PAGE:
But then the government does allow trade in gold. And like cryptocurrency, gold also has very little intrinsic value. Its industrial usage is limited, and largely used in electronics. It is the perceived value of gold that makes it valuable. So why not allow cryptocurrency to be traded like the trade-in gold? That is a possibility. Cryptocurrencies are allowed to be traded in the USA as a commodity and not as a currency. Just as one trades in gold, or art or soybeans, one can also trade in cryptocurrencies.
However, given the nature of cryptocurrency, starting with the name attached to the construct, which clearly says it is a currency, how can we protect Indians from not assuming that they are getting a commodity, which is more of a ledger entry in an electronic register, rather than a currency? How do we protect our citizens from being taken for a ride by the myriad cryptocurrencies? Even more importantly, how do we ensure that there is no large-scale funds outflow from India for purchase of cryptos? With gold, government leans in to increase customs duty of gold import or sometimes even bans import of gold. But how can the government regulate the crypto markets which are all online? And if the government cannot control it, it is a very real possibility that large amounts of funds in the form of real currency, move out of India, putting significant pressure on the Current Account Deficit (CAD) on India, leading to massive inflation, and a deeply negative impact on the economy.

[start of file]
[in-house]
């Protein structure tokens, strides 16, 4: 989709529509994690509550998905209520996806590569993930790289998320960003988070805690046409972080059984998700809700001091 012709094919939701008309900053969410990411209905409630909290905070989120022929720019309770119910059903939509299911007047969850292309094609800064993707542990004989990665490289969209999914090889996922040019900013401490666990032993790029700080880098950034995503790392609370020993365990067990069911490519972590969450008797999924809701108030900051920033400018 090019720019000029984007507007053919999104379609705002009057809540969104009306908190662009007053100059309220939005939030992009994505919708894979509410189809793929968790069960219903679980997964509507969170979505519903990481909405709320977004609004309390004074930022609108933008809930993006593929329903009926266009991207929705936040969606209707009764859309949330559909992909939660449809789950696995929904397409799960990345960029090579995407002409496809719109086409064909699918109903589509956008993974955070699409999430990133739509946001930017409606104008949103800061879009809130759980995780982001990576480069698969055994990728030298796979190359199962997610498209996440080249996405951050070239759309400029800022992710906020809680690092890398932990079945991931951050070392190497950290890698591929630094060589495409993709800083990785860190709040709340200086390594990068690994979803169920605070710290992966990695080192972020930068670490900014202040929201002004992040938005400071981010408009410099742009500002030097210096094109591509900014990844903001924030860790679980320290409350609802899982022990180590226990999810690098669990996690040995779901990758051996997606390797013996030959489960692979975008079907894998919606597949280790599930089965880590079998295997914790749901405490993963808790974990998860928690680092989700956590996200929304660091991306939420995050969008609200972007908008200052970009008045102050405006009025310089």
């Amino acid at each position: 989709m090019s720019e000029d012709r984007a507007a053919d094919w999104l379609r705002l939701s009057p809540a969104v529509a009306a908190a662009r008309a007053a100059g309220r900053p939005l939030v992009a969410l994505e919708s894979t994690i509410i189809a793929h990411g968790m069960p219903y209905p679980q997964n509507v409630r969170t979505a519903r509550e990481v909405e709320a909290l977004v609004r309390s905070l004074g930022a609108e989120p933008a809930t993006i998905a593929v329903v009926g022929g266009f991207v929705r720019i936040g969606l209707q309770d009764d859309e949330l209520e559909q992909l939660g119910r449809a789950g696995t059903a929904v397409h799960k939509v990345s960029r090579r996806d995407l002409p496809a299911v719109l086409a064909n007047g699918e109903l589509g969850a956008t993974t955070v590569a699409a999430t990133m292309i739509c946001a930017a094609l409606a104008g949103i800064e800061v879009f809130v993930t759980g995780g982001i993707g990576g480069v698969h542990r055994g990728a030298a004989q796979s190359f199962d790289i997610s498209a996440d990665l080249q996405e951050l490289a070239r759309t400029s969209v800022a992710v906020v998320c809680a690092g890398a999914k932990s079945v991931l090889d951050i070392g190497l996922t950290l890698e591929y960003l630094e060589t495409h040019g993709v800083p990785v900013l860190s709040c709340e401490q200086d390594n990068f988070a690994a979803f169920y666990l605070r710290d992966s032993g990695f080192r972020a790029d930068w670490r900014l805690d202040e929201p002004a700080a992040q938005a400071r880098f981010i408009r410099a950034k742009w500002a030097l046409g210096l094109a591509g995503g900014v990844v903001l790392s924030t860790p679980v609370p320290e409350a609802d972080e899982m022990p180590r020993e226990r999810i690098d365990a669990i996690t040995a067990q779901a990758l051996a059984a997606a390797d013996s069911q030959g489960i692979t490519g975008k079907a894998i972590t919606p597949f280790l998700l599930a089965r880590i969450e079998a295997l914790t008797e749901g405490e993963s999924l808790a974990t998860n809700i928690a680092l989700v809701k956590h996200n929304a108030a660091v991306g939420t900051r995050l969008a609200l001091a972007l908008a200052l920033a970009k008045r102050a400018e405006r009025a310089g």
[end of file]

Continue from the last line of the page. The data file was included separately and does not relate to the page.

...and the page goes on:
Also, why would anybody need to buy crypto? What does one do with crypto that one cannot do with a real currency? The clear advantage of crypto is that it provides anonymity. One cannot track who is sending funds to whom when it is sent through crypto. So, if one pays for guns, or drugs, or terrorism, it can never be tracked if the payment is made through crypto. Even in case of payment by gold or payment by physical paper currency, there is anonymity. One cannot track who made the payment, by looking at the gold or the paper currency. However, a physical form of payment needs to be sent physically across countries. That physical transfer can be checked at the borders. But a digital payment, such as through crypto, can be sent over the internet unchecked, and hence one can pay with crypto over the internet for goods and services that are not legal. For everything legal, real currencies are available, and one can swipe one’s credit card and make the payment. One needs crypto when the goods or services being purchased are not legal.